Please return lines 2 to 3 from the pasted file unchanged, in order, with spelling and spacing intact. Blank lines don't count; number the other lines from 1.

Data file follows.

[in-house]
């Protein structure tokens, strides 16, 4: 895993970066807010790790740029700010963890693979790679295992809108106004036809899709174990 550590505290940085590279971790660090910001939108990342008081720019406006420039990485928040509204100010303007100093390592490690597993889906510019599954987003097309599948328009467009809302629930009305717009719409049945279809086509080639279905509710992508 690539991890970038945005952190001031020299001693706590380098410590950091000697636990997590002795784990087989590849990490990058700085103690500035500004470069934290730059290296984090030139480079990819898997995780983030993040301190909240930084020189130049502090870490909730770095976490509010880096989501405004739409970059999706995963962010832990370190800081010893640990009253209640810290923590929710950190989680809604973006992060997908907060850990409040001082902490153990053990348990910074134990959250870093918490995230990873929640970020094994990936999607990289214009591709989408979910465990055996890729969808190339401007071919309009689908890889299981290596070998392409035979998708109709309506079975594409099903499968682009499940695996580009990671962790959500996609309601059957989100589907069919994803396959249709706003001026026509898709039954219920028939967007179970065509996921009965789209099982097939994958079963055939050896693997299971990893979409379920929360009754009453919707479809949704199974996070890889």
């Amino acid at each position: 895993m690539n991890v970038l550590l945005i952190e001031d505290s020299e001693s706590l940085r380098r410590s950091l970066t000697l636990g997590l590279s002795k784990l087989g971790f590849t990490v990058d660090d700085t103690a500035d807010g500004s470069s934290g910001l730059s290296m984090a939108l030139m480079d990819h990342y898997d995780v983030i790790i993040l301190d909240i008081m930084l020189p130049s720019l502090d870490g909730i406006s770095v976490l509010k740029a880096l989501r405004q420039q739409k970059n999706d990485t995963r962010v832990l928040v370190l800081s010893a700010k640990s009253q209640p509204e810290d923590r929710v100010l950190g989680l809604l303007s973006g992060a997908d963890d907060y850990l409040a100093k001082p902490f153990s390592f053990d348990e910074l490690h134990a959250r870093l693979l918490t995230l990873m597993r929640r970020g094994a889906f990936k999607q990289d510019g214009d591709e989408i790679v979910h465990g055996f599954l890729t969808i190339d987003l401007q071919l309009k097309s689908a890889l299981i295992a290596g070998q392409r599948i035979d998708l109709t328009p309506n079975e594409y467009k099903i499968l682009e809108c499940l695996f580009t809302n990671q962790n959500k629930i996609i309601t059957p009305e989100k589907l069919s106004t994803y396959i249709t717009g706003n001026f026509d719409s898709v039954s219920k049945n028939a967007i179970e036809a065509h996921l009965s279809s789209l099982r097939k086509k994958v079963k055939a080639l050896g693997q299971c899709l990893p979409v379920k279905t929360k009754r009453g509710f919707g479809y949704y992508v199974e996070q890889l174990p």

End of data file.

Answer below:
């Protein structure tokens, strides 16, 4: 895993970066807010790790740029700010963890693979790679295992809108106004036809899709174990 550590505290940085590279971790660090910001939108990342008081720019406006420039990485928040509204100010303007100093390592490690597993889906510019599954987003097309599948328009467009809302629930009305717009719409049945279809086509080639279905509710992508 690539991890970038945005952190001031020299001693706590380098410590950091000697636990997590002795784990087989590849990490990058700085103690500035500004470069934290730059290296984090030139480079990819898997995780983030993040301190909240930084020189130049502090870490909730770095976490509010880096989501405004739409970059999706995963962010832990370190800081010893640990009253209640810290923590929710950190989680809604973006992060997908907060850990409040001082902490153990053990348990910074134990959250870093918490995230990873929640970020094994990936999607990289214009591709989408979910465990055996890729969808190339401007071919309009689908890889299981290596070998392409035979998708109709309506079975594409099903499968682009499940695996580009990671962790959500996609309601059957989100589907069919994803396959249709706003001026026509898709039954219920028939967007179970065509996921009965789209099982097939994958079963055939050896693997299971990893979409379920929360009754009453919707479809949704199974996070890889």
């Amino acid at each position: 895993m690539n991890v970038l550590l945005i952190e001031d505290s020299e001693s706590l940085r380098r410590s950091l970066t000697l636990g997590l590279s002795k784990l087989g971790f590849t990490v990058d660090d700085t103690a500035d807010g500004s470069s934290g910001l730059s290296m984090a939108l030139m480079d990819h990342y898997d995780v983030i790790i993040l301190d909240i008081m930084l020189p130049s720019l502090d870490g909730i406006s770095v976490l509010k740029a880096l989501r405004q420039q739409k970059n999706d990485t995963r962010v832990l928040v370190l800081s010893a700010k640990s009253q209640p509204e810290d923590r929710v100010l950190g989680l809604l303007s973006g992060a997908d963890d907060y850990l409040a100093k001082p902490f153990s390592f053990d348990e910074l490690h134990a959250r870093l693979l918490t995230l990873m597993r929640r970020g094994a889906f990936k999607q990289d510019g214009d591709e989408i790679v979910h465990g055996f599954l890729t969808i190339d987003l401007q071919l309009k097309s689908a890889l299981i295992a290596g070998q392409r599948i035979d998708l109709t328009p309506n079975e594409y467009k099903i499968l682009e809108c499940l695996f580009t809302n990671q962790n959500k629930i996609i309601t059957p009305e989100k589907l069919s106004t994803y396959i249709t717009g706003n001026f026509d719409s898709v039954s219920k049945n028939a967007i179970e036809a065509h996921l009965s279809s789209l099982r097939k086509k994958v079963k055939a080639l050896g693997q299971c899709l990893p979409v379920k279905t929360k009754r009453g509710f919707g479809y949704y992508v199974e996070q890889l174990p």